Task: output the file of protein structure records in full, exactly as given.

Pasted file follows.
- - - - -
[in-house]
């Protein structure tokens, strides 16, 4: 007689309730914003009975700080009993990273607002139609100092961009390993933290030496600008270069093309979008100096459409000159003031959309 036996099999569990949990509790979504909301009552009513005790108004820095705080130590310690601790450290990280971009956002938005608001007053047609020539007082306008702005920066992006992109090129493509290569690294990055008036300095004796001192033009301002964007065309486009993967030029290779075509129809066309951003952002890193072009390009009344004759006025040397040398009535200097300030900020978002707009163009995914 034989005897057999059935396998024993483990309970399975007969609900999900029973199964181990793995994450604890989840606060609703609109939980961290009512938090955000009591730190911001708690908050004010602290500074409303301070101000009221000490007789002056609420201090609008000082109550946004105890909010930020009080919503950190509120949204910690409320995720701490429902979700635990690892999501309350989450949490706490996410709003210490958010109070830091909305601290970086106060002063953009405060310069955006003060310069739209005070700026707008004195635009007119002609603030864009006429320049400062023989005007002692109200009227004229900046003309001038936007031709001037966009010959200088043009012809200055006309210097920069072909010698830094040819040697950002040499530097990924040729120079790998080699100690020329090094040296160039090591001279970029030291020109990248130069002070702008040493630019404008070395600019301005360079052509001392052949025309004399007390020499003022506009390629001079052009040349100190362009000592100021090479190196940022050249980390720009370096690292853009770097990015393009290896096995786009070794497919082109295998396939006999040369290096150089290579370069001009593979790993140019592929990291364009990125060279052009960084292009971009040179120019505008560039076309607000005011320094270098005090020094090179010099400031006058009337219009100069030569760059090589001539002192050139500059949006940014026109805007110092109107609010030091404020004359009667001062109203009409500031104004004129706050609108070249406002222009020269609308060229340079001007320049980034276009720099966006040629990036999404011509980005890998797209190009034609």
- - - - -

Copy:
[in-house]
């Protein structure tokens, strides 16, 4: 007689309730914003009975700080009993990273607002139609100092961009390993933290030496600008270069093309979008100096459409000159003031959309 036996099999569990949990509790979504909301009552009513005790108004820095705080130590310690601790450290990280971009956002938005608001007053047609020539007082306008702005920066992006992109090129493509290569690294990055008036300095004796001192033009301002964007065309486009993967030029290779075509129809066309951003952002890193072009390009009344004759006025040397040398009535200097300030900020978002707009163009995914 034989005897057999059935396998024993483990309970399975007969609900999900029973199964181990793995994450604890989840606060609703609109939980961290009512938090955000009591730190911001708690908050004010602290500074409303301070101000009221000490007789002056609420201090609008000082109550946004105890909010930020009080919503950190509120949204910690409320995720701490429902979700635990690892999501309350989450949490706490996410709003210490958010109070830091909305601290970086106060002063953009405060310069955006003060310069739209005070700026707008004195635009007119002609603030864009006429320049400062023989005007002692109200009227004229900046003309001038936007031709001037966009010959200088043009012809200055006309210097920069072909010698830094040819040697950002040499530097990924040729120079790998080699100690020329090094040296160039090591001279970029030291020109990248130069002070702008040493630019404008070395600019301005360079052509001392052949025309004399007390020499003022506009390629001079052009040349100190362009000592100021090479190196940022050249980390720009370096690292853009770097990015393009290896096995786009070794497919082109295998396939006999040369290096150089290579370069001009593979790993140019592929990291364009990125060279052009960084292009971009040179120019505008560039076309607000005011320094270098005090020094090179010099400031006058009337219009100069030569760059090589001539002192050139500059949006940014026109805007110092109107609010030091404020004359009667001062109203009409500031104004004129706050609108070249406002222009020269609308060229340079001007320049980034276009720099966006040629990036999404011509980005890998797209190009034609």